In many ways the original memoir fitted into Cold War mentalities: it not only gave an unremitting picture of the cruelty of the Soviet prison camp system, but also documented the power of individuals to overcome the brutality of a “totalitarian” state. In the memoir, the escapees are Poles, Balts, and an American. It is certainly possible that foreign prisoners, cherishing a clear sense of homeland to which they could aim, were more likely to try escape, but the ethnic composition of the groups also helps create a powerful narrative: representatives of small, vanquished countries (and accompanied by an American) ultimately triumph over the Russian goliath.
Although the film-makers gave themselves some licence to adapt the plot and the characters this aspect of the narrative is preserved in The Way Back. In the film, a Russian prisoner is added to the band of escapees, but unlike the others he is not an innocent victim, instead a hardened criminal with no qualms about wielding his knife. One of the few sympathetic Russian characters in the original memoir, the wife of a camp commander, who helps Rawicz with the escape plan, is removed entirely from the film version.
The Russian government is sensitive about the country’s history, as Medvedev’s creation of a “commission against historical falsity” two years ago showed. The seventieth anniversary of the outbreak of the Second World War led to a bitter polemic over Stalin’s role, in which Medvedev accused the Baltic and Ukrainian governments, and also the EU organizations which backed them, of revisionism, saying that there could be no debate at all over “who started the war, which country killed people, and which country saved people, millions of people, and which country, ultimately, saved Europe.”5 However inadvertently, this film will perhaps revive Russian concerns that an outside world wants to see them only as aggressors, never as victims. It will be interesting to chart responses to The Way Back which was released in Moscow on 3 February.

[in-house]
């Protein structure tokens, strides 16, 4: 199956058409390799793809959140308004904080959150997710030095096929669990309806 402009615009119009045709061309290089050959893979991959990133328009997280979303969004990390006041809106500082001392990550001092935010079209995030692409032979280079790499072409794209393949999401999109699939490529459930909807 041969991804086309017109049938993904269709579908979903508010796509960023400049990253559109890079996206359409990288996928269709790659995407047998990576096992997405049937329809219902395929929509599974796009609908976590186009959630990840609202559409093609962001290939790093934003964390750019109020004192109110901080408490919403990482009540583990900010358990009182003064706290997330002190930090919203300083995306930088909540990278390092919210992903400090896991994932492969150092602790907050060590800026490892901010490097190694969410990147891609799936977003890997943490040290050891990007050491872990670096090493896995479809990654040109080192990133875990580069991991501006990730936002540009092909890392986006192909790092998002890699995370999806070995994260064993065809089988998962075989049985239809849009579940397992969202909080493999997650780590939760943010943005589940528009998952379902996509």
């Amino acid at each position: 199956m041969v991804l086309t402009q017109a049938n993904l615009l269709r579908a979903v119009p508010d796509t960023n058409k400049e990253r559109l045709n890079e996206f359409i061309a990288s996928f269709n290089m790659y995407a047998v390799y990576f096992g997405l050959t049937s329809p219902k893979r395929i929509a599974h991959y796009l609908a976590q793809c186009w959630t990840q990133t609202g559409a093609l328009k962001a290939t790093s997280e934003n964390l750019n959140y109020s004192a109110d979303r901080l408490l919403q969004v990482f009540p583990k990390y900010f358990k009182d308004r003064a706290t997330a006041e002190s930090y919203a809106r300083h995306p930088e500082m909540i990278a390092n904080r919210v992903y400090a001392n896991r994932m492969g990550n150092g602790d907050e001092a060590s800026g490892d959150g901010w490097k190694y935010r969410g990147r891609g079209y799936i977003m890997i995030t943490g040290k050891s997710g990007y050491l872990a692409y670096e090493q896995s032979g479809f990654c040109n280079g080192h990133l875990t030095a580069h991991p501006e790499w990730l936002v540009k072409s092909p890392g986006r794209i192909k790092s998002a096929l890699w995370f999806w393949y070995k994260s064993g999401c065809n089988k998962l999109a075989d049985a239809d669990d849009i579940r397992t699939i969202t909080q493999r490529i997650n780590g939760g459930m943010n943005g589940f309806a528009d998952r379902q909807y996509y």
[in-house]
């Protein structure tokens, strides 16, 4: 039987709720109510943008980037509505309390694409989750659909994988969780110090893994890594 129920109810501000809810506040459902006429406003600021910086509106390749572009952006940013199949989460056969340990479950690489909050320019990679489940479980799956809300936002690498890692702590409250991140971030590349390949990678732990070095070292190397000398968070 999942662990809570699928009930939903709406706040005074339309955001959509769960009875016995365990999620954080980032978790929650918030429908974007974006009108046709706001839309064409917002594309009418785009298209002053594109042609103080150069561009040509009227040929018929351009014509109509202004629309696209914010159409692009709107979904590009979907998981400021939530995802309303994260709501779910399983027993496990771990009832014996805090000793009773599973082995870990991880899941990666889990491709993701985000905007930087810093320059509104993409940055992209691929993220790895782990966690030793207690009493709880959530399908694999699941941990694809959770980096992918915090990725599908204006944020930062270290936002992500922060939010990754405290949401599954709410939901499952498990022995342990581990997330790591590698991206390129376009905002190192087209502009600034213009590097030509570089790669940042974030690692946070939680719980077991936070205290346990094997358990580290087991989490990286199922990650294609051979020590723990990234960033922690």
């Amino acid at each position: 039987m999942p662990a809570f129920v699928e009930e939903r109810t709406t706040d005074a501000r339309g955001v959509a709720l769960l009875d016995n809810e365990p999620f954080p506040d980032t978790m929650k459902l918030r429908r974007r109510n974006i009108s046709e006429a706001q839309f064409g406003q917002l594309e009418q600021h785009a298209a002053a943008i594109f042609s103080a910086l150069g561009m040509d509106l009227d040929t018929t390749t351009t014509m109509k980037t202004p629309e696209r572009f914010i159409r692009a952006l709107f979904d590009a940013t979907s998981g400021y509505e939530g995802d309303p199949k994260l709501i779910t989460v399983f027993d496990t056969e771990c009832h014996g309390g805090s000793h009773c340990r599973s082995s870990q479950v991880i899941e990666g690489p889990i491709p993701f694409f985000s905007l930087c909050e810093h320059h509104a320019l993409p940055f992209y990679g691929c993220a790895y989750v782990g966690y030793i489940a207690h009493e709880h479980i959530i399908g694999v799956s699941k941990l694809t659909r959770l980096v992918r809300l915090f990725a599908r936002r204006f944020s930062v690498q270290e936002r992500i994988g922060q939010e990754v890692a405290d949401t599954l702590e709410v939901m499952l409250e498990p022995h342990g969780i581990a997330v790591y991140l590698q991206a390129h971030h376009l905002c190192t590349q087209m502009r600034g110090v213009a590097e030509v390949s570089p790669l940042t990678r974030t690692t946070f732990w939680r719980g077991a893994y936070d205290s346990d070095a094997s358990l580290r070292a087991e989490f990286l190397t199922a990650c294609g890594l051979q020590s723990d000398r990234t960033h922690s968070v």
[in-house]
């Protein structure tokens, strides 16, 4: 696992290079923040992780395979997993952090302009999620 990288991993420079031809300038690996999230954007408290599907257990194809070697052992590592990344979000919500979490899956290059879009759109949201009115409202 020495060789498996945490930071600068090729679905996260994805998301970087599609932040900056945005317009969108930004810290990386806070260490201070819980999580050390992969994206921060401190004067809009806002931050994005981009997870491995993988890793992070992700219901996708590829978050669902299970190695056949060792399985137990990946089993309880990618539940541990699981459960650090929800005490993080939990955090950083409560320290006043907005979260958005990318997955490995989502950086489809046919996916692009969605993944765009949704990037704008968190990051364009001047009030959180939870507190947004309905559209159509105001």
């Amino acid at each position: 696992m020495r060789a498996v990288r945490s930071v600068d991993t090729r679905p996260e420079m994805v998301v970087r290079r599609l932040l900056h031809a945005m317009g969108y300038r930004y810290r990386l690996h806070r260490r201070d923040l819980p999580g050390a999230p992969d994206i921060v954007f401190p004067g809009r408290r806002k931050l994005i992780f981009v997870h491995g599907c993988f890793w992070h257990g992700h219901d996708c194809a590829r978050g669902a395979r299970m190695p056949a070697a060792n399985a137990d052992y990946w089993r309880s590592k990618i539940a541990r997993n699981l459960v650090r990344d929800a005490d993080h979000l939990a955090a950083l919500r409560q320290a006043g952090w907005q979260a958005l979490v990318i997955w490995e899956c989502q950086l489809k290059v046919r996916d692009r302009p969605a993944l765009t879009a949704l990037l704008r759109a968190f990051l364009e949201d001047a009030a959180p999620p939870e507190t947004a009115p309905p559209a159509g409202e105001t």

- See Vladimir Kozlov’s introduction in V. A. Kozlov, ed., Istoriia Stalinskogo Gulaga: Konets 1920-kh–pervaia polovina 1950-kh godov, vol. 6: Vosstaniia, bunty i zabastovki zakliuchennykh (Moscow, 2004), 25–100, p. 50; Anne Applebaum, Gulag: A History (London and New York, 2003), p.359. ↩
- Hugh Levinson, “Walking The Talk?,” 30 October 2006. ↩
- E. Shipton, “Fact- Or Fantasy?,” The Geographical Journal, 122, 3 (1956), 370-372. ↩
- Levinson, “Walking The Talk?.” ↩
- Luke Harding, “The war? Nothing to do with Stalin, says Russia’s president, Dmitry Medvedev,” The Guardian, 31 August 2009. ↩